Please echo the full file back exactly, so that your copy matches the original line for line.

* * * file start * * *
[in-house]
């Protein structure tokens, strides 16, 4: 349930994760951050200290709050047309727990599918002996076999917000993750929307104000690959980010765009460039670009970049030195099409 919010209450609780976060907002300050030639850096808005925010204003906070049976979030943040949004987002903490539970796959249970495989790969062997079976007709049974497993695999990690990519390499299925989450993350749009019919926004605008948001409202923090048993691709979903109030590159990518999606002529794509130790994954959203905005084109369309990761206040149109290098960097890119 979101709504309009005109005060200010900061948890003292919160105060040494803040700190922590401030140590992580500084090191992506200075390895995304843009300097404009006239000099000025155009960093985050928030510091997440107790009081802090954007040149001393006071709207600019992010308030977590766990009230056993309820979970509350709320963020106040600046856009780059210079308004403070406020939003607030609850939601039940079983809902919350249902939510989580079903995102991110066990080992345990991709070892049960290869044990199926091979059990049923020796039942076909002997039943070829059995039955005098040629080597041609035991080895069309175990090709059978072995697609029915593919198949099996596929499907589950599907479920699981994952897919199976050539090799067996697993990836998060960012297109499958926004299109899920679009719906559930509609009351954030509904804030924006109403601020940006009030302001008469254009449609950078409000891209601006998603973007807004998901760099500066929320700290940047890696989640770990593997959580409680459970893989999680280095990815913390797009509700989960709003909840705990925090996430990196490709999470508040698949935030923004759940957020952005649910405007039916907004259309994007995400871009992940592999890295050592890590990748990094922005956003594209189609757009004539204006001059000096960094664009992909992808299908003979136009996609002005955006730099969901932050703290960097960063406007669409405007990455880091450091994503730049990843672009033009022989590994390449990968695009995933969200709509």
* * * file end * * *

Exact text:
[in-house]
């Protein structure tokens, strides 16, 4: 349930994760951050200290709050047309727990599918002996076999917000993750929307104000690959980010765009460039670009970049030195099409 919010209450609780976060907002300050030639850096808005925010204003906070049976979030943040949004987002903490539970796959249970495989790969062997079976007709049974497993695999990690990519390499299925989450993350749009019919926004605008948001409202923090048993691709979903109030590159990518999606002529794509130790994954959203905005084109369309990761206040149109290098960097890119 979101709504309009005109005060200010900061948890003292919160105060040494803040700190922590401030140590992580500084090191992506200075390895995304843009300097404009006239000099000025155009960093985050928030510091997440107790009081802090954007040149001393006071709207600019992010308030977590766990009230056993309820979970509350709320963020106040600046856009780059210079308004403070406020939003607030609850939601039940079983809902919350249902939510989580079903995102991110066990080992345990991709070892049960290869044990199926091979059990049923020796039942076909002997039943070829059995039955005098040629080597041609035991080895069309175990090709059978072995697609029915593919198949099996596929499907589950599907479920699981994952897919199976050539090799067996697993990836998060960012297109499958926004299109899920679009719906559930509609009351954030509904804030924006109403601020940006009030302001008469254009449609950078409000891209601006998603973007807004998901760099500066929320700290940047890696989640770990593997959580409680459970893989999680280095990815913390797009509700989960709003909840705990925090996430990196490709999470508040698949935030923004759940957020952005649910405007039916907004259309994007995400871009992940592999890295050592890590990748990094922005956003594209189609757009004539204006001059000096960094664009992909992808299908003979136009996609002005955006730099969901932050703290960097960063406007669409405007990455880091450091994503730049990843672009033009022989590994390449990968695009995933969200709509």